The CEO of Ashley Furniture Industries, Inc. thought “I knew I couldn’t compete,” as described in a front page article in the Wall Street Journal (“U. S. Furniture Survivor Tries to go Global,” Friday, March 6, 2015). Products from
were cheaper and of better quality than those made by his company. Immediately
he went to his Congressman desperately seeking help. Republican Steve Gunderson, his representative
from western Wisconsin,
said, “You need to prepare to compete.” Further, he told Ron Wanek, also founder
in 1970 of the privately-held family firm, not to expect any government help.
Ashley, then with thirty-five employees, was and still is located in Arcadia, Wisconsin, with
a population of 3,000; 45 years later, it is now the largest manufacturer and
retailer of furniture in the U.
S. with nearly $4 billion in revenues.
“In Selma, Struggle and Hope” (page A3 of the same paper) the 50th anniversary of “Bloody Sunday,” the violent civil-rights clash that helped usher in the 1965 Voting Rights Act” is lauded. With a population just over 20,000,
Selma is one of the poorest cities
and 80% black. Its black state senator, Hank Sanders is quoted as saying, “ Selma has been left out
of the very progress that it helped create.” President Obama will go to Selma to celebrate its
past (and doubtless, ignore its bleak future). The Journal article features
Jerria Martin, Selma resident and civic leader,
who is executive director of Selma’s
21st Century Youth Leadership. According to its website, “The mission of the 21st
Century Youth Leadership Movement is to inspire, assist, organize, and develop
young people of all ages to be skilled community focused leaders, resiliently
and creatively empowering themselves and their communities.”
Among other goals it is focused on training young people to create a community
garden; beautiful perhaps but nothing to help the financial future of Selma’s youth. Ms. Martin
earned a master’s degree from Princeton Theological Seminary and wanted to use
the skills she learned there for “transformative change.” State Senator Hank Sanders,
a Democrat, received degrees from Talladega College and .
Wikipedia writes: “Hank has helped found
or build many [non-profit, at least partially government-funded] organizations.”
His wife, Faya Rose Toure, also a lawyer and an activist, wants the anniversary
to reconnect youth with the past civil rights struggle, and the “long hand of
slavery and segregation that is still affecting consciousness today.” Harvard Law School
And there you have it. On one hand, free enterprise thrives in a tiny Wisconsin town; Ashley employs 13,000 private sector workers in the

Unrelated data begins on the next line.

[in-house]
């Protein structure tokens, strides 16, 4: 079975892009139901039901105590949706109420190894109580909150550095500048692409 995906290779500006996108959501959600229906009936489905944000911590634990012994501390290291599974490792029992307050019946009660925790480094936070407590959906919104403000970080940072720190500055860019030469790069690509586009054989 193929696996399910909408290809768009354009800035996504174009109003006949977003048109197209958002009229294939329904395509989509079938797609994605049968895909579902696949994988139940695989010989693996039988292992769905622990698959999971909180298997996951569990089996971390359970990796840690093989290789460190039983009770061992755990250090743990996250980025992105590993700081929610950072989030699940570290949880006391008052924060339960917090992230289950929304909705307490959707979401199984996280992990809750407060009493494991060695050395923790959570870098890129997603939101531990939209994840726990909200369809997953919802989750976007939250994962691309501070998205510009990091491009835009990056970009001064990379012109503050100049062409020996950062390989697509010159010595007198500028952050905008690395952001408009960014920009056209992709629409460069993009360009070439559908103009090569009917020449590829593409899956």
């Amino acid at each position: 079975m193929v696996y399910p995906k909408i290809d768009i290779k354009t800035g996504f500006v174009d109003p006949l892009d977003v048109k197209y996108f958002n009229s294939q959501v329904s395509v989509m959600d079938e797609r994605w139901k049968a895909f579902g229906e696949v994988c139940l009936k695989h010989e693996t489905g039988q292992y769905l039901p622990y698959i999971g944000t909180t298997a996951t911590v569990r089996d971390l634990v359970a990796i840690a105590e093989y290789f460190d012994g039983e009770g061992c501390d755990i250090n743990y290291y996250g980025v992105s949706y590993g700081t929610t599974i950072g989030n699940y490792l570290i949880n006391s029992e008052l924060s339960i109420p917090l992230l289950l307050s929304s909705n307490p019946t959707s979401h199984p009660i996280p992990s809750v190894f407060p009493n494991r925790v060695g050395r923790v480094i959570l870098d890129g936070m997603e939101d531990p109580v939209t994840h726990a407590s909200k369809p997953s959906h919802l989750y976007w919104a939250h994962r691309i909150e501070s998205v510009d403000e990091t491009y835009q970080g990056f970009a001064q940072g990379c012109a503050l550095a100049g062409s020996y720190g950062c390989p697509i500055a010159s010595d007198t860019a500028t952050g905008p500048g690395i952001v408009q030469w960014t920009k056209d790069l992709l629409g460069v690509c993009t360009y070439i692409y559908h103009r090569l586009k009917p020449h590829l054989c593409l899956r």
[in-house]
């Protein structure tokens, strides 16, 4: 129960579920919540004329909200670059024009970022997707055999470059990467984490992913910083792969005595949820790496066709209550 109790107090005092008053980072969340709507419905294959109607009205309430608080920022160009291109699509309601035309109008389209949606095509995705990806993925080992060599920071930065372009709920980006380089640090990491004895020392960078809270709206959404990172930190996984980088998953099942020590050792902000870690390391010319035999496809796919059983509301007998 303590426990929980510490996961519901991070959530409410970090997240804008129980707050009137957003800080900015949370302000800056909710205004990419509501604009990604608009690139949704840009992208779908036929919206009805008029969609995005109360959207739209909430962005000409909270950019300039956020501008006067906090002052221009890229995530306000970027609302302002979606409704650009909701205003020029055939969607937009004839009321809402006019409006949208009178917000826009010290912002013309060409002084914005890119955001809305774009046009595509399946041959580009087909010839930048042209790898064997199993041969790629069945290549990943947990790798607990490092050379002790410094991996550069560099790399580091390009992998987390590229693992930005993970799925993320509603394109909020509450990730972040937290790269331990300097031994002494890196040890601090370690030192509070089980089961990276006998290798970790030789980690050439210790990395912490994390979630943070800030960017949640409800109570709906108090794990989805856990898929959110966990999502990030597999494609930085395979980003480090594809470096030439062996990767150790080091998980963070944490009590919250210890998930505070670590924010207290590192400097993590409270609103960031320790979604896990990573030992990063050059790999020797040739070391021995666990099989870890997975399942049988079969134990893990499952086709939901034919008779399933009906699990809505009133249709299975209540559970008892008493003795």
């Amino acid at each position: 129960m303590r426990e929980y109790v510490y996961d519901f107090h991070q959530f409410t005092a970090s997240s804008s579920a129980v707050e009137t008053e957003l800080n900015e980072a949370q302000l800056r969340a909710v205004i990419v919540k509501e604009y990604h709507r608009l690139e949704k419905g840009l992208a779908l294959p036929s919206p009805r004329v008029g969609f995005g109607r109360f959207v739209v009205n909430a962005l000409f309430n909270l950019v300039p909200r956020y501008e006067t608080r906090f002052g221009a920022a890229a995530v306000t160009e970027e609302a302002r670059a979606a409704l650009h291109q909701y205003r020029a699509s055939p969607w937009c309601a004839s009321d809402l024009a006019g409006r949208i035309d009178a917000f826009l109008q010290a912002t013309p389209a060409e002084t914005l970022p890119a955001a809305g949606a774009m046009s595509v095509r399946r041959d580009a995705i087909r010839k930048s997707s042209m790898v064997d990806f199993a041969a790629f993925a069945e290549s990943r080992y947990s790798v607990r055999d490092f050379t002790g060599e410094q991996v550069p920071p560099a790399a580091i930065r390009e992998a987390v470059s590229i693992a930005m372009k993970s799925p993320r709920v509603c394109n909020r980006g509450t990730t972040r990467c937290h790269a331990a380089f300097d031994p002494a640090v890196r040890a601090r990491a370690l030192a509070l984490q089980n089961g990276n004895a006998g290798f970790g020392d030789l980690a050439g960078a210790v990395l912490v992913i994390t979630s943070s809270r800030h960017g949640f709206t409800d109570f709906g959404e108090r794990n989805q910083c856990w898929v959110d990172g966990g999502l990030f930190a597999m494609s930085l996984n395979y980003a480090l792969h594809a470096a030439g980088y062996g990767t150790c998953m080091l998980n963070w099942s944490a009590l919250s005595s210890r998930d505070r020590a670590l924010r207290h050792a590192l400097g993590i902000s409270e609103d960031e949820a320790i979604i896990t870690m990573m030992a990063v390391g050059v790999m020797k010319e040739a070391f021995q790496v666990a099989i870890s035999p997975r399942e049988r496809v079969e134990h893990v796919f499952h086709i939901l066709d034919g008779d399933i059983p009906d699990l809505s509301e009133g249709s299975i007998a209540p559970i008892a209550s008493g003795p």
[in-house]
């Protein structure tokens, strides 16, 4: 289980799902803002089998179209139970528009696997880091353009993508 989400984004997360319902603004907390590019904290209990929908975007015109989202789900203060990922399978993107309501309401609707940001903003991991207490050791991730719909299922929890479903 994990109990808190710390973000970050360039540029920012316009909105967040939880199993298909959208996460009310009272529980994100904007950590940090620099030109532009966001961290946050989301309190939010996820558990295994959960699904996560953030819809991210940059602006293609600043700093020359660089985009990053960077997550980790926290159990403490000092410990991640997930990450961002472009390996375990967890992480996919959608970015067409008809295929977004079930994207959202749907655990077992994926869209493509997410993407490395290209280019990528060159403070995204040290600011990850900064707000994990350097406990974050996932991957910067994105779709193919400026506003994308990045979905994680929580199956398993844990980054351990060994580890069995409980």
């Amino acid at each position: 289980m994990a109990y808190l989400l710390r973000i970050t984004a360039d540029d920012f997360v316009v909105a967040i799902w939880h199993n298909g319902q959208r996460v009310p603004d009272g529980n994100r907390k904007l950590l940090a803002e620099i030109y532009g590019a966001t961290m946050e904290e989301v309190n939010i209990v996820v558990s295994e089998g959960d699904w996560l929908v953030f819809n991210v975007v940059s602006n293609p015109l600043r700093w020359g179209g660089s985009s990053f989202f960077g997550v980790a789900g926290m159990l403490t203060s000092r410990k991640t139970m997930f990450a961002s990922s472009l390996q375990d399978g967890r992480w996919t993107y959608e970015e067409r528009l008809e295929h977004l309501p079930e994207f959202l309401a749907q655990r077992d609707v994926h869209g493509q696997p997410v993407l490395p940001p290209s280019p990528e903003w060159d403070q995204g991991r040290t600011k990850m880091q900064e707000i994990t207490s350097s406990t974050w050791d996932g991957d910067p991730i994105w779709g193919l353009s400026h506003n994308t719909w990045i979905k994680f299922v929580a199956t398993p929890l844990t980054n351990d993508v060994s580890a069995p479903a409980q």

United States. On the other hand is
upwards of 50 years of public sector “assistance” and White House encouragement
in a poverty-stricken, majority-black, Alabama
city. For his part, the President of the United States has encouraged more
community activism and government dependency instead of growth in the private
sector. President Obama, through his takeover of the student-lending process,
has enabled college students (both graduates and dropouts) to borrow over one
trillion dollars from the U.
S. taxpayer (funneled by the U. S.
Department of Education). If these debtors, around 50,000 Americans, go to work
in non-profit organizations or government entities, their loans can be forgiven
in ten years. If they go to work for for-profit companies it will take twice as
long for the government to forgive the loans. Since they can restrict their
payments to ten percent of their wages, it pays them to work in low-pay
These two articles present a sad commentary of the stark contrast of the two municipalities. Are there lessons to be learned? Does government “help” encourage more Selmas and the maintenance of poverty I wonder? Then I wonder, is this kind of government for the benefit of the
United States of America? Or for the Democratic Party? Further, what if
Selma had been
told it couldn’t compete, and that there was no government assistance
available? Would the leaders have stepped
up and started for-profit companies and thrived? The CEO of Ashley was told
he’d get no assistance. He had a free choice. Perhaps give up, sell out or
think of how to compete. No doubt luck had something to do with the difference.
Mr. Wanek “has long been inspired by the hardy stock of rural Minnesota
But are the workers in Selma
not hardy stock? Do they work less hard? Wanek was a leader, being president of
the graduating class of 36 in his hick town high school, but “didn’t stand
out.” Clearly there are leaders in Selma,
but perhaps the Democrats in power don’t trust the private sector enough to
steer these leaders toward the
profit-seeking, prosperity-building private sector.
There are vital lessons to be learned in analyzing the two entities, if anyone cares. But, then, there must be action if such lessons learned are to be fruitful.